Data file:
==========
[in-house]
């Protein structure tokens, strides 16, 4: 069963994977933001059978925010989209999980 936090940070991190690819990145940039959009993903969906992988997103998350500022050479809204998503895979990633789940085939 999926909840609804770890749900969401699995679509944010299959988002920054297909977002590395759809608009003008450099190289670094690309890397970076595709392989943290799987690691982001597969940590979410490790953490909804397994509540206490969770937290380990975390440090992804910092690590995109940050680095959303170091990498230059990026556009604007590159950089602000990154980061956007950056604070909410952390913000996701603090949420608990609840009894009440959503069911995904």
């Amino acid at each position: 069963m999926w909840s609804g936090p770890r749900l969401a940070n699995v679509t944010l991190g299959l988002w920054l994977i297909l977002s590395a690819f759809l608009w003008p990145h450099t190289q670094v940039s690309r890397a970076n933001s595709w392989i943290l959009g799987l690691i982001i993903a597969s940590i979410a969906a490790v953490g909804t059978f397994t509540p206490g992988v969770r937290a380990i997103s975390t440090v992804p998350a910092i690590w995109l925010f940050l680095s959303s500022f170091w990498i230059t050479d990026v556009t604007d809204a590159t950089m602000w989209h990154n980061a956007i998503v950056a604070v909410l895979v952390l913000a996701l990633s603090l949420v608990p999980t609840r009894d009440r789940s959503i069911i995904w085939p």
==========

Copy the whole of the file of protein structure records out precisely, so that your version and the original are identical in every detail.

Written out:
[in-house]
């Protein structure tokens, strides 16, 4: 069963994977933001059978925010989209999980 936090940070991190690819990145940039959009993903969906992988997103998350500022050479809204998503895979990633789940085939 999926909840609804770890749900969401699995679509944010299959988002920054297909977002590395759809608009003008450099190289670094690309890397970076595709392989943290799987690691982001597969940590979410490790953490909804397994509540206490969770937290380990975390440090992804910092690590995109940050680095959303170091990498230059990026556009604007590159950089602000990154980061956007950056604070909410952390913000996701603090949420608990609840009894009440959503069911995904």
């Amino acid at each position: 069963m999926w909840s609804g936090p770890r749900l969401a940070n699995v679509t944010l991190g299959l988002w920054l994977i297909l977002s590395a690819f759809l608009w003008p990145h450099t190289q670094v940039s690309r890397a970076n933001s595709w392989i943290l959009g799987l690691i982001i993903a597969s940590i979410a969906a490790v953490g909804t059978f397994t509540p206490g992988v969770r937290a380990i997103s975390t440090v992804p998350a910092i690590w995109l925010f940050l680095s959303s500022f170091w990498i230059t050479d990026v556009t604007d809204a590159t950089m602000w989209h990154n980061a956007i998503v950056a604070v909410l895979v952390l913000a996701l990633s603090l949420v608990p999980t609840r009894d009440r789940s959503i069911i995904w085939p």